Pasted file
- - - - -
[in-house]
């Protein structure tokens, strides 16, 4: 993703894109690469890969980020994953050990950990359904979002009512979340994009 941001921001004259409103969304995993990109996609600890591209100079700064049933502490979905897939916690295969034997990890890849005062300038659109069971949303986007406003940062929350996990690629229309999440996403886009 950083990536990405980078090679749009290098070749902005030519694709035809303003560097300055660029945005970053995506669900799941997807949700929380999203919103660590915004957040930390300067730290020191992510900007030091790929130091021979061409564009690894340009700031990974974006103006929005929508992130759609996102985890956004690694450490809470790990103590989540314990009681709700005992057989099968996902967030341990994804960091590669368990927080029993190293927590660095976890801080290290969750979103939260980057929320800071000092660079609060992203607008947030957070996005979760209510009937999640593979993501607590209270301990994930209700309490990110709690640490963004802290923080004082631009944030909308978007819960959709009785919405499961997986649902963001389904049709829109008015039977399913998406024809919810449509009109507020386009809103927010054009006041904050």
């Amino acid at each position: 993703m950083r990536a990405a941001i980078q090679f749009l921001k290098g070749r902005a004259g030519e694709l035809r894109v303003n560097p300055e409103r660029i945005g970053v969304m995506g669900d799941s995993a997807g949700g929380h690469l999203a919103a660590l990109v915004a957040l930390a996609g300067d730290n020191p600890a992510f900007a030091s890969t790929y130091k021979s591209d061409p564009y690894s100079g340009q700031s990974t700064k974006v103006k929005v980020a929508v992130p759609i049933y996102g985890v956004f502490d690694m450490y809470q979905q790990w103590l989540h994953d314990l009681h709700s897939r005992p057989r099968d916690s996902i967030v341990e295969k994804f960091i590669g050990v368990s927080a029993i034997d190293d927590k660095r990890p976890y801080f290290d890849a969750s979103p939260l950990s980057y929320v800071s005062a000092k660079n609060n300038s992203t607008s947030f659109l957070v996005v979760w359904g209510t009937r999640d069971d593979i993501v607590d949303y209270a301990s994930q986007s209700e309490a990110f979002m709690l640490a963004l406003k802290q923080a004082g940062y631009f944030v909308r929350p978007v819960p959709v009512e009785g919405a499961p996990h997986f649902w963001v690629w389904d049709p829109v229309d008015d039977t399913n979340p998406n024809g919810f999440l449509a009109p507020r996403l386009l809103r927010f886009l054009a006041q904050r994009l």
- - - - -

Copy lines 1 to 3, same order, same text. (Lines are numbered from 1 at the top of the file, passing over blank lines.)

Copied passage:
[in-house]
């Protein structure tokens, strides 16, 4: 993703894109690469890969980020994953050990950990359904979002009512979340994009 941001921001004259409103969304995993990109996609600890591209100079700064049933502490979905897939916690295969034997990890890849005062300038659109069971949303986007406003940062929350996990690629229309999440996403886009 950083990536990405980078090679749009290098070749902005030519694709035809303003560097300055660029945005970053995506669900799941997807949700929380999203919103660590915004957040930390300067730290020191992510900007030091790929130091021979061409564009690894340009700031990974974006103006929005929508992130759609996102985890956004690694450490809470790990103590989540314990009681709700005992057989099968996902967030341990994804960091590669368990927080029993190293927590660095976890801080290290969750979103939260980057929320800071000092660079609060992203607008947030957070996005979760209510009937999640593979993501607590209270301990994930209700309490990110709690640490963004802290923080004082631009944030909308978007819960959709009785919405499961997986649902963001389904049709829109008015039977399913998406024809919810449509009109507020386009809103927010054009006041904050």
């Amino acid at each position: 993703m950083r990536a990405a941001i980078q090679f749009l921001k290098g070749r902005a004259g030519e694709l035809r894109v303003n560097p300055e409103r660029i945005g970053v969304m995506g669900d799941s995993a997807g949700g929380h690469l999203a919103a660590l990109v915004a957040l930390a996609g300067d730290n020191p600890a992510f900007a030091s890969t790929y130091k021979s591209d061409p564009y690894s100079g340009q700031s990974t700064k974006v103006k929005v980020a929508v992130p759609i049933y996102g985890v956004f502490d690694m450490y809470q979905q790990w103590l989540h994953d314990l009681h709700s897939r005992p057989r099968d916690s996902i967030v341990e295969k994804f960091i590669g050990v368990s927080a029993i034997d190293d927590k660095r990890p976890y801080f290290d890849a969750s979103p939260l950990s980057y929320v800071s005062a000092k660079n609060n300038s992203t607008s947030f659109l957070v996005v979760w359904g209510t009937r999640d069971d593979i993501v607590d949303y209270a301990s994930q986007s209700e309490a990110f979002m709690l640490a963004l406003k802290q923080a004082g940062y631009f944030v909308r929350p978007v819960p959709v009512e009785g919405a499961p996990h997986f649902w963001v690629w389904d049709p829109v229309d008015d039977t399913n979340p998406n024809g919810f999440l449509a009109p507020r996403l386009l809103r927010f886009l054009a006041q904050r994009l």